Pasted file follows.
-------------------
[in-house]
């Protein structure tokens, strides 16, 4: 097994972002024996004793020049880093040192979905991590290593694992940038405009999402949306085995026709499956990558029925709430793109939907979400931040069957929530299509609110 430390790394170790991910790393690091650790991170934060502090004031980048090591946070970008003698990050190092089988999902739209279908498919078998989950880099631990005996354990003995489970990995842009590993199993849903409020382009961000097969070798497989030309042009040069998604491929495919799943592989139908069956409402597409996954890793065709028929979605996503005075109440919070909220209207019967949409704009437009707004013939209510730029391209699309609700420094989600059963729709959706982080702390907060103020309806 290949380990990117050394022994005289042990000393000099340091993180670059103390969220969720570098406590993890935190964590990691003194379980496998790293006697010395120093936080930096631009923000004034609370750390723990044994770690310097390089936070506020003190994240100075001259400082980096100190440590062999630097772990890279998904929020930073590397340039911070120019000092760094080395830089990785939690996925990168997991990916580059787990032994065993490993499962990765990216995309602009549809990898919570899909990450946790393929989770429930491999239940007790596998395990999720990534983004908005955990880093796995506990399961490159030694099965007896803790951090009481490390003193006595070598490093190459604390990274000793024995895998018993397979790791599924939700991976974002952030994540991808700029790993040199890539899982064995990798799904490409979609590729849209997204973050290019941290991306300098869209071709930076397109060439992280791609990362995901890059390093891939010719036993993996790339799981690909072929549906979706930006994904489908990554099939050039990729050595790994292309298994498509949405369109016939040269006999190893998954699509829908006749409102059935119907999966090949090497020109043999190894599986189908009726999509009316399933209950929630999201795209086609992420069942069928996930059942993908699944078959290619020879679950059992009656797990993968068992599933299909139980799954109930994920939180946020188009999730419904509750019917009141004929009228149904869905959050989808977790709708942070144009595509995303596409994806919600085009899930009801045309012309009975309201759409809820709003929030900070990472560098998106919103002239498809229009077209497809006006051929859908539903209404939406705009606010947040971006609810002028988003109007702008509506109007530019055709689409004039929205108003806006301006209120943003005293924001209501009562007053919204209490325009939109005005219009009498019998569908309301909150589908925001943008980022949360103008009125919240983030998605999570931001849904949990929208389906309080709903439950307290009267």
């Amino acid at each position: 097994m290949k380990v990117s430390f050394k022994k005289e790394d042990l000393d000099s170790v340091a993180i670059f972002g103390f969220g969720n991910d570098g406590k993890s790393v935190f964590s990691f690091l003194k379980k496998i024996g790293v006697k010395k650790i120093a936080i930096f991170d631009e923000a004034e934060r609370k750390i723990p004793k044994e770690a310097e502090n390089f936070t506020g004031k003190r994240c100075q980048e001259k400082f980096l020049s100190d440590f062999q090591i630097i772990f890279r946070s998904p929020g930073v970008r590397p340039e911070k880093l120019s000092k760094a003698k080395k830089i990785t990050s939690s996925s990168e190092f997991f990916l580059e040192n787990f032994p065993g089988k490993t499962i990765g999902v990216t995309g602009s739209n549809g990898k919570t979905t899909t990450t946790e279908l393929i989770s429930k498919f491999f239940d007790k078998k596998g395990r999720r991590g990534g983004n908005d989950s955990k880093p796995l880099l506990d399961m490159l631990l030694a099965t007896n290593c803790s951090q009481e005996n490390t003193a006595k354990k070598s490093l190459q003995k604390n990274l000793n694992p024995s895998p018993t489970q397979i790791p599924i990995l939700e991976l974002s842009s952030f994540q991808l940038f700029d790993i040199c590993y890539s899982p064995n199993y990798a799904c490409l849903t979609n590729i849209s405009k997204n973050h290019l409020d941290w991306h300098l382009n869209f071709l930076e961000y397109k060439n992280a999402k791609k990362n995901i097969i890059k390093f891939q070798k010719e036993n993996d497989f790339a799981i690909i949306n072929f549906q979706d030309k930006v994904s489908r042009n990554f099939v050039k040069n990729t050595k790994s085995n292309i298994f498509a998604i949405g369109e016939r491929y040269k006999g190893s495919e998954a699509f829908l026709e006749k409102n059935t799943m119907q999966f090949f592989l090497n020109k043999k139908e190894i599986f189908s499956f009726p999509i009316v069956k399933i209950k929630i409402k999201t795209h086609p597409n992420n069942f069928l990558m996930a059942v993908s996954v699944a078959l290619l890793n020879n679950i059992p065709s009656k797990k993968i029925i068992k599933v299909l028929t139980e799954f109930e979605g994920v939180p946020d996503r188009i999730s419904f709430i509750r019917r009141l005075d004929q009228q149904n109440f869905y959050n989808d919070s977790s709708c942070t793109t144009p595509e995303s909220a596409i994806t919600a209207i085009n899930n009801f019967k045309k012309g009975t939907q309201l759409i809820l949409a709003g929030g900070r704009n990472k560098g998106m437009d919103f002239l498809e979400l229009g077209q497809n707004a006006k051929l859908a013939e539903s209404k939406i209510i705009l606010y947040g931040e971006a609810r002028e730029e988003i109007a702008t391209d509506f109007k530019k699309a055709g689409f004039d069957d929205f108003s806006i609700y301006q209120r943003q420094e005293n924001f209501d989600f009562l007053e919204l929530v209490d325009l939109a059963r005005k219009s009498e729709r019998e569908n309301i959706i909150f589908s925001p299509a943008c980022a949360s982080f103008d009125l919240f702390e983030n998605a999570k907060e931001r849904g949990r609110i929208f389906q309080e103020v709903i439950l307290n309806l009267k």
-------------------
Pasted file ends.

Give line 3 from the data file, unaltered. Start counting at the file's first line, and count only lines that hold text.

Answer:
């Amino acid at each position: 097994m290949k380990v990117s430390f050394k022994k005289e790394d042990l000393d000099s170790v340091a993180i670059f972002g103390f969220g969720n991910d570098g406590k993890s790393v935190f964590s990691f690091l003194k379980k496998i024996g790293v006697k010395k650790i120093a936080i930096f991170d631009e923000a004034e934060r609370k750390i723990p004793k044994e770690a310097e502090n390089f936070t506020g004031k003190r994240c100075q980048e001259k400082f980096l020049s100190d440590f062999q090591i630097i772990f890279r946070s998904p929020g930073v970008r590397p340039e911070k880093l120019s000092k760094a003698k080395k830089i990785t990050s939690s996925s990168e190092f997991f990916l580059e040192n787990f032994p065993g089988k490993t499962i990765g999902v990216t995309g602009s739209n549809g990898k919570t979905t899909t990450t946790e279908l393929i989770s429930k498919f491999f239940d007790k078998k596998g395990r999720r991590g990534g983004n908005d989950s955990k880093p796995l880099l506990d399961m490159l631990l030694a099965t007896n290593c803790s951090q009481e005996n490390t003193a006595k354990k070598s490093l190459q003995k604390n990274l000793n694992p024995s895998p018993t489970q397979i790791p599924i990995l939700e991976l974002s842009s952030f994540q991808l940038f700029d790993i040199c590993y890539s899982p064995n199993y990798a799904c490409l849903t979609n590729i849209s405009k997204n973050h290019l409020d941290w991306h300098l382009n869209f071709l930076e961000y397109k060439n992280a999402k791609k990362n995901i097969i890059k390093f891939q070798k010719e036993n993996d497989f790339a799981i690909i949306n072929f549906q979706d030309k930006v994904s489908r042009n990554f099939v050039k040069n990729t050595k790994s085995n292309i298994f498509a998604i949405g369109e016939r491929y040269k006999g190893s495919e998954a699509f829908l026709e006749k409102n059935t799943m119907q999966f090949f592989l090497n020109k043999k139908e190894i599986f189908s499956f009726p999509i009316v069956k399933i209950k929630i409402k999201t795209h086609p597409n992420n069942f069928l990558m996930a059942v993908s996954v699944a078959l290619l890793n020879n679950i059992p065709s009656k797990k993968i029925i068992k599933v299909l028929t139980e799954f109930e979605g994920v939180p946020d996503r188009i999730s419904f709430i509750r019917r009141l005075d004929q009228q149904n109440f869905y959050n989808d919070s977790s709708c942070t793109t144009p595509e995303s909220a596409i994806t919600a209207i085009n899930n009801f019967k045309k012309g009975t939907q309201l759409i809820l949409a709003g929030g900070r704009n990472k560098g998106m437009d919103f002239l498809e979400l229009g077209q497809n707004a006006k051929l859908a013939e539903s209404k939406i209510i705009l606010y947040g931040e971006a609810r002028e730029e988003i109007a702008t391209d509506f109007k530019k699309a055709g689409f004039d069957d929205f108003s806006i609700y301006q209120r943003q420094e005293n924001f209501d989600f009562l007053e919204l929530v209490d325009l939109a059963r005005k219009s009498e729709r019998e569908n309301i959706i909150f589908s925001p299509a943008c980022a949360s982080f103008d009125l919240f702390e983030n998605a999570k907060e931001r849904g949990r609110i929208f389906q309080e103020v709903i439950l307290n309806l009267k």